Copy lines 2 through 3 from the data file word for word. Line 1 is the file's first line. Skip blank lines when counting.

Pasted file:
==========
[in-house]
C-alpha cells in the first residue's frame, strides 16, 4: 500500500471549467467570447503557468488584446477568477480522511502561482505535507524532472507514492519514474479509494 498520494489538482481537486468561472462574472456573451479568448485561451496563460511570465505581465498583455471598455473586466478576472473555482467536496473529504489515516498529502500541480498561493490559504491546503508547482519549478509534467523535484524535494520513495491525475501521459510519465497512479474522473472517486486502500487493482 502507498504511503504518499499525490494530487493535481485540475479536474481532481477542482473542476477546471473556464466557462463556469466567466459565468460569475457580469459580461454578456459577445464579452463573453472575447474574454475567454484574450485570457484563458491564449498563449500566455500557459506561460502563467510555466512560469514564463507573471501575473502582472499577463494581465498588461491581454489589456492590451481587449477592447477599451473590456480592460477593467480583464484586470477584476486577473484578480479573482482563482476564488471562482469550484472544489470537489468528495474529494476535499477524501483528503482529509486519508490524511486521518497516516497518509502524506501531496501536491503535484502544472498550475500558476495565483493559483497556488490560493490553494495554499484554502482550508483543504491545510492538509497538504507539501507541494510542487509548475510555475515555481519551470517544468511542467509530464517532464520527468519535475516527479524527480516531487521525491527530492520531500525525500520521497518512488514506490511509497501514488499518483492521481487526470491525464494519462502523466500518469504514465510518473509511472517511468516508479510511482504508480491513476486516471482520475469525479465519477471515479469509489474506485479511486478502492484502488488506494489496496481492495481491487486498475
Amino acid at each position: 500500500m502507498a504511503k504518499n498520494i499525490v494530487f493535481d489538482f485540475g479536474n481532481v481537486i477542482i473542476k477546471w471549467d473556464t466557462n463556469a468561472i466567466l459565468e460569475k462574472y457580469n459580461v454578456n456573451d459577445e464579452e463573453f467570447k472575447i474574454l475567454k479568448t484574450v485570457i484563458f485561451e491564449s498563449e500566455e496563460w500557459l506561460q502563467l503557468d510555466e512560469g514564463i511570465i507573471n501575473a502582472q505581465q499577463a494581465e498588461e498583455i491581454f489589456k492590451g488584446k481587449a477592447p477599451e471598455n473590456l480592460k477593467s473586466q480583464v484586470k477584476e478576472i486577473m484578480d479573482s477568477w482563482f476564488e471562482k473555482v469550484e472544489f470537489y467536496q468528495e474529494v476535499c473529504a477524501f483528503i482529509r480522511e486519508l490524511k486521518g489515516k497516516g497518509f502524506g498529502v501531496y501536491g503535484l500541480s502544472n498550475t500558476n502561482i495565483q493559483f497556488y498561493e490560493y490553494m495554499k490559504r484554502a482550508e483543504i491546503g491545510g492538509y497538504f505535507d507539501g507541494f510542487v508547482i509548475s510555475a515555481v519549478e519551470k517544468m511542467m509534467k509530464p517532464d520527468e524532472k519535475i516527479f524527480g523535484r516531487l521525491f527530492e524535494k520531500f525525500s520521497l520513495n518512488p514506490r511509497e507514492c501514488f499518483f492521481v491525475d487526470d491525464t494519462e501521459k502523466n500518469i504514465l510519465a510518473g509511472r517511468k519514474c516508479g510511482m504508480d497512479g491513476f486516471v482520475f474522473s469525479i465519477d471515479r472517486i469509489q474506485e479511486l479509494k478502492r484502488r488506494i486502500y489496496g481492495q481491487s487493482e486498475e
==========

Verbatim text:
C-alpha cells in the first residue's frame, strides 16, 4: 500500500471549467467570447503557468488584446477568477480522511502561482505535507524532472507514492519514474479509494 498520494489538482481537486468561472462574472456573451479568448485561451496563460511570465505581465498583455471598455473586466478576472473555482467536496473529504489515516498529502500541480498561493490559504491546503508547482519549478509534467523535484524535494520513495491525475501521459510519465497512479474522473472517486486502500487493482 502507498504511503504518499499525490494530487493535481485540475479536474481532481477542482473542476477546471473556464466557462463556469466567466459565468460569475457580469459580461454578456459577445464579452463573453472575447474574454475567454484574450485570457484563458491564449498563449500566455500557459506561460502563467510555466512560469514564463507573471501575473502582472499577463494581465498588461491581454489589456492590451481587449477592447477599451473590456480592460477593467480583464484586470477584476486577473484578480479573482482563482476564488471562482469550484472544489470537489468528495474529494476535499477524501483528503482529509486519508490524511486521518497516516497518509502524506501531496501536491503535484502544472498550475500558476495565483493559483497556488490560493490553494495554499484554502482550508483543504491545510492538509497538504507539501507541494510542487509548475510555475515555481519551470517544468511542467509530464517532464520527468519535475516527479524527480516531487521525491527530492520531500525525500520521497518512488514506490511509497501514488499518483492521481487526470491525464494519462502523466500518469504514465510518473509511472517511468516508479510511482504508480491513476486516471482520475469525479465519477471515479469509489474506485479511486478502492484502488488506494489496496481492495481491487486498475
Amino acid at each position: 500500500m502507498a504511503k504518499n498520494i499525490v494530487f493535481d489538482f485540475g479536474n481532481v481537486i477542482i473542476k477546471w471549467d473556464t466557462n463556469a468561472i466567466l459565468e460569475k462574472y457580469n459580461v454578456n456573451d459577445e464579452e463573453f467570447k472575447i474574454l475567454k479568448t484574450v485570457i484563458f485561451e491564449s498563449e500566455e496563460w500557459l506561460q502563467l503557468d510555466e512560469g514564463i511570465i507573471n501575473a502582472q505581465q499577463a494581465e498588461e498583455i491581454f489589456k492590451g488584446k481587449a477592447p477599451e471598455n473590456l480592460k477593467s473586466q480583464v484586470k477584476e478576472i486577473m484578480d479573482s477568477w482563482f476564488e471562482k473555482v469550484e472544489f470537489y467536496q468528495e474529494v476535499c473529504a477524501f483528503i482529509r480522511e486519508l490524511k486521518g489515516k497516516g497518509f502524506g498529502v501531496y501536491g503535484l500541480s502544472n498550475t500558476n502561482i495565483q493559483f497556488y498561493e490560493y490553494m495554499k490559504r484554502a482550508e483543504i491546503g491545510g492538509y497538504f505535507d507539501g507541494f510542487v508547482i509548475s510555475a515555481v519549478e519551470k517544468m511542467m509534467k509530464p517532464d520527468e524532472k519535475i516527479f524527480g523535484r516531487l521525491f527530492e524535494k520531500f525525500s520521497l520513495n518512488p514506490r511509497e507514492c501514488f499518483f492521481v491525475d487526470d491525464t494519462e501521459k502523466n500518469i504514465l510519465a510518473g509511472r517511468k519514474c516508479g510511482m504508480d497512479g491513476f486516471v482520475f474522473s469525479i465519477d471515479r472517486i469509489q474506485e479511486l479509494k478502492r484502488r488506494i486502500y489496496g481492495q481491487s487493482e486498475e